Canada Jewish Records

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Jewish Records of synagogues may be found at the synagogue itself, or it could be that the records were viewed as belonging personally to the rabbi and hence left with him when he went to a new posting. You may find birth records, bat-mitzvah and bar-mitzvah records, other services performed by the rabbi, which will include burials and weddings, tombstone dedications and records of memorial services.[1] In brief, if the rabbi was to conduct the service, he may have kept a record. There may also be mohel records which record circumcisions.

As well as strictly religious synagogue records, there are a vast array of other materials which record Jewish life and which can be used by researchers. These cannot be viewed as religious records as they are more social or business in nature, but they should not be neglected. Shem tov, the newsletter of the Jewish Genealogical Society of Canada (Toronto), is a good source, and the JGSC also holds educational workshops.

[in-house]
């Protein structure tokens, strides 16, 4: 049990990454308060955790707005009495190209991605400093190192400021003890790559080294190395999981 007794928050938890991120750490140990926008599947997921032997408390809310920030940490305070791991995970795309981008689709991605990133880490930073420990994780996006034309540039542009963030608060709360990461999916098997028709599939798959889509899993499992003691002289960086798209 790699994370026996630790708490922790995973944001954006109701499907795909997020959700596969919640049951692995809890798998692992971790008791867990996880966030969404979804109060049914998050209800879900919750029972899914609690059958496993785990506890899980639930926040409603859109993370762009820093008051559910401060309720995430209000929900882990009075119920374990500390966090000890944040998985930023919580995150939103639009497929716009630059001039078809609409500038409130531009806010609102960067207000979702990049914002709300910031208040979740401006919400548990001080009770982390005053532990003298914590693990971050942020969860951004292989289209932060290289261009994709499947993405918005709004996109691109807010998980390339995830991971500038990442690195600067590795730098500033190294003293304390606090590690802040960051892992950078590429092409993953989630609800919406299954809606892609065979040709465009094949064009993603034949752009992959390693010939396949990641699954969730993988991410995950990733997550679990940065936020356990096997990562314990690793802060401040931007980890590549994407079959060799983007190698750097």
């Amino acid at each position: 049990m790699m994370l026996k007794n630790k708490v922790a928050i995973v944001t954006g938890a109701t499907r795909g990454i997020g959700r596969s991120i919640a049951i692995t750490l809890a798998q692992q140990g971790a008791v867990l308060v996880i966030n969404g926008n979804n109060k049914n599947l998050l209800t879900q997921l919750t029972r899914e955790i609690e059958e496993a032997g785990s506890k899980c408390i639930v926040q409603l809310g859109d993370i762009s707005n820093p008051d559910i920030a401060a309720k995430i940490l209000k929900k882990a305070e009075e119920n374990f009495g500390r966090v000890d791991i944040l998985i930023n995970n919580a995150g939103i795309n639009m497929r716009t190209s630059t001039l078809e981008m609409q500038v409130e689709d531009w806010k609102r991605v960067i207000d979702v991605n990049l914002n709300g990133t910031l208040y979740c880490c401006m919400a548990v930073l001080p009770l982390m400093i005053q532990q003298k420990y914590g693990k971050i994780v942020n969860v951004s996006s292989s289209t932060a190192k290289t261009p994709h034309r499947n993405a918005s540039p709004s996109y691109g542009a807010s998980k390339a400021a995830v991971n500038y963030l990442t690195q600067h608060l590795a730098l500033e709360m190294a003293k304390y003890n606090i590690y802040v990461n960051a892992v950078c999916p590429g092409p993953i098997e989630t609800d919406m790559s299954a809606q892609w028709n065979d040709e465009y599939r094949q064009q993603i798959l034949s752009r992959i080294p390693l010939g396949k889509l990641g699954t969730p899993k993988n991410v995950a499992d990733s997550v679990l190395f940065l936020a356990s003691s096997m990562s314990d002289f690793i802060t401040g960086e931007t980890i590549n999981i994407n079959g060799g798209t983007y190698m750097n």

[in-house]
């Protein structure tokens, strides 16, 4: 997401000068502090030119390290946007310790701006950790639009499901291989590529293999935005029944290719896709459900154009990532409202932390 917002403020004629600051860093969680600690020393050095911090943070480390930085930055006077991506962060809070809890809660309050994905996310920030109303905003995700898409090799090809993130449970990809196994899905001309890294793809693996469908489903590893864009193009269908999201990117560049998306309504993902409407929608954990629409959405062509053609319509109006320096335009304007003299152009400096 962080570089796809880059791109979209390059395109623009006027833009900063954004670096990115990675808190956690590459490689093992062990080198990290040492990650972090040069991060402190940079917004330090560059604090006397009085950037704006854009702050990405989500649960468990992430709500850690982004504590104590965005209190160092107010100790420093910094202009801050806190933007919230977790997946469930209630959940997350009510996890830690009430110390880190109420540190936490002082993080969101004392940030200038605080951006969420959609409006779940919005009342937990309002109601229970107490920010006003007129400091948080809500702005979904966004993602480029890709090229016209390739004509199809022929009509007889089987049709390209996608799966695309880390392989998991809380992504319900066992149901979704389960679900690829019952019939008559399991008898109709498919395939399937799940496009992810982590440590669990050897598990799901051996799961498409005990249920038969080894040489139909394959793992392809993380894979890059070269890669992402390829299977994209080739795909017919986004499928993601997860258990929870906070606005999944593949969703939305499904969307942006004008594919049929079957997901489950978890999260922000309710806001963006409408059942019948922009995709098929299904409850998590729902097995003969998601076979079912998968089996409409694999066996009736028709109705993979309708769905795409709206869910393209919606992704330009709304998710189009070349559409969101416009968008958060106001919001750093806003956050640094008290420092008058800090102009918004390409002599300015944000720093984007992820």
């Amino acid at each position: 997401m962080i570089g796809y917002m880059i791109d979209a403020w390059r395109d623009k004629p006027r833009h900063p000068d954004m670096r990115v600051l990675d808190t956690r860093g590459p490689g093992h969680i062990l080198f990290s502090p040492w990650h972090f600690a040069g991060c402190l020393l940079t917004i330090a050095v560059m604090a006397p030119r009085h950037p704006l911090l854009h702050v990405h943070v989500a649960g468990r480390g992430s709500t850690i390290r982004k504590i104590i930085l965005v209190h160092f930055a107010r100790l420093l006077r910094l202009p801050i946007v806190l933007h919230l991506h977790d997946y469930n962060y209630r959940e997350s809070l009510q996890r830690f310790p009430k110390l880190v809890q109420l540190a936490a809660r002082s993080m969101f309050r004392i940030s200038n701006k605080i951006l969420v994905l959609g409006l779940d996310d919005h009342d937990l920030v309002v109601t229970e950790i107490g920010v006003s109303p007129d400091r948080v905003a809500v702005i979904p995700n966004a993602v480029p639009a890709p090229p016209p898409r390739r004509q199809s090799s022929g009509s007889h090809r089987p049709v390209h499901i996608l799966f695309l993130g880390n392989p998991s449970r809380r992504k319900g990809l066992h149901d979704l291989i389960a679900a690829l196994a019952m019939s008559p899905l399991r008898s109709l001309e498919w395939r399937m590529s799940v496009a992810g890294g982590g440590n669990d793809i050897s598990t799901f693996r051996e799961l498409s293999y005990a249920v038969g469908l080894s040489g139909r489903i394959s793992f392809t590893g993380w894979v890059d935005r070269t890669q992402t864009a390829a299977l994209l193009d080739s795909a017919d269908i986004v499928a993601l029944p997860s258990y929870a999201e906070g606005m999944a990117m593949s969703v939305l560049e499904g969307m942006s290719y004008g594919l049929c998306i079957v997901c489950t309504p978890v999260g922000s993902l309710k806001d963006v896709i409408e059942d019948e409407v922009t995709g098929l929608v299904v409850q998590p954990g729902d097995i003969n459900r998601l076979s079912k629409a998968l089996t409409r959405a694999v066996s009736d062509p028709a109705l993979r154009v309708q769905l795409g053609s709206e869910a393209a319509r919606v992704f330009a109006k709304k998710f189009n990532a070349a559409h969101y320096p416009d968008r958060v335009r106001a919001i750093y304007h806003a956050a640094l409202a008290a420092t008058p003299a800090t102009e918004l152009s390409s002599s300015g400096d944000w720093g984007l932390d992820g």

A great many biographical sources exist for Jewish organisations, such as the Canadian Jewish Year Book. There are also published genealogies in books such as Family Who’s Who (v. 1, 1969), published by the Hebrew University of Jerusalem and including family histories of contributors to the endowment fund; volumes 1 and 2 are Canadian.

Canada Jewish Year Book example.jpg


Quebec[edit | edit source]


References[edit | edit source]

  1. Many synagogues have annual memorials on Yom Kippur which may include a programme listing death anniversaries for the year (for mourning purposes); some print these programmes annually.
  2. Merriman, Brenda Dougall. "Canadian Denominational Background Disciples Church of God, Brethren, Tunkers, Moravians, Irvingites, Plymouth Brethren, Adventists, Jewish, The United Church of Canada Archives (National Institute)," National Institute for Genealogical Studies (2012)